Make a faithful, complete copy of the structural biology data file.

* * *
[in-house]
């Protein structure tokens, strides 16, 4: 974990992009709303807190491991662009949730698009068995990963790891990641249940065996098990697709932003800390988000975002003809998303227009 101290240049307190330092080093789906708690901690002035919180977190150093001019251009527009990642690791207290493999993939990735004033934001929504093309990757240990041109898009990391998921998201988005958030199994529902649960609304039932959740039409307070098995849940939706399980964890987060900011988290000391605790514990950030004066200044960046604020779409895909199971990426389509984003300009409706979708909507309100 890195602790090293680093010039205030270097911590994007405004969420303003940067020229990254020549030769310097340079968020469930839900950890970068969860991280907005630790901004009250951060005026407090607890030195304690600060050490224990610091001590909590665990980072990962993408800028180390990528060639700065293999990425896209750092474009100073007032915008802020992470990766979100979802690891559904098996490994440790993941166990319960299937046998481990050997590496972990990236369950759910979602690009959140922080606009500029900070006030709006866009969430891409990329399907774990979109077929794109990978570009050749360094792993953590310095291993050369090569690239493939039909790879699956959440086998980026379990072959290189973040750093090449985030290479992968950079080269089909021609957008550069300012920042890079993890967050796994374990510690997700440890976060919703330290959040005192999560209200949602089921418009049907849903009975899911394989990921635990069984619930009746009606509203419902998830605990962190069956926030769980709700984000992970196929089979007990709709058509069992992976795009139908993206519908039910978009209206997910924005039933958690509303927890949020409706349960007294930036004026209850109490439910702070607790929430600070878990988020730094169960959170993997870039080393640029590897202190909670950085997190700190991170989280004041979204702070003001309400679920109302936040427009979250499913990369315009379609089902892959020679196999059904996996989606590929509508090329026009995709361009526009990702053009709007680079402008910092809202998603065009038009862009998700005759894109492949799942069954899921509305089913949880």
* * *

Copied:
[in-house]
């Protein structure tokens, strides 16, 4: 974990992009709303807190491991662009949730698009068995990963790891990641249940065996098990697709932003800390988000975002003809998303227009 101290240049307190330092080093789906708690901690002035919180977190150093001019251009527009990642690791207290493999993939990735004033934001929504093309990757240990041109898009990391998921998201988005958030199994529902649960609304039932959740039409307070098995849940939706399980964890987060900011988290000391605790514990950030004066200044960046604020779409895909199971990426389509984003300009409706979708909507309100 890195602790090293680093010039205030270097911590994007405004969420303003940067020229990254020549030769310097340079968020469930839900950890970068969860991280907005630790901004009250951060005026407090607890030195304690600060050490224990610091001590909590665990980072990962993408800028180390990528060639700065293999990425896209750092474009100073007032915008802020992470990766979100979802690891559904098996490994440790993941166990319960299937046998481990050997590496972990990236369950759910979602690009959140922080606009500029900070006030709006866009969430891409990329399907774990979109077929794109990978570009050749360094792993953590310095291993050369090569690239493939039909790879699956959440086998980026379990072959290189973040750093090449985030290479992968950079080269089909021609957008550069300012920042890079993890967050796994374990510690997700440890976060919703330290959040005192999560209200949602089921418009049907849903009975899911394989990921635990069984619930009746009606509203419902998830605990962190069956926030769980709700984000992970196929089979007990709709058509069992992976795009139908993206519908039910978009209206997910924005039933958690509303927890949020409706349960007294930036004026209850109490439910702070607790929430600070878990988020730094169960959170993997870039080393640029590897202190909670950085997190700190991170989280004041979204702070003001309400679920109302936040427009979250499913990369315009379609089902892959020679196999059904996996989606590929509508090329026009995709361009526009990702053009709007680079402008910092809202998603065009038009862009998700005759894109492949799942069954899921509305089913949880």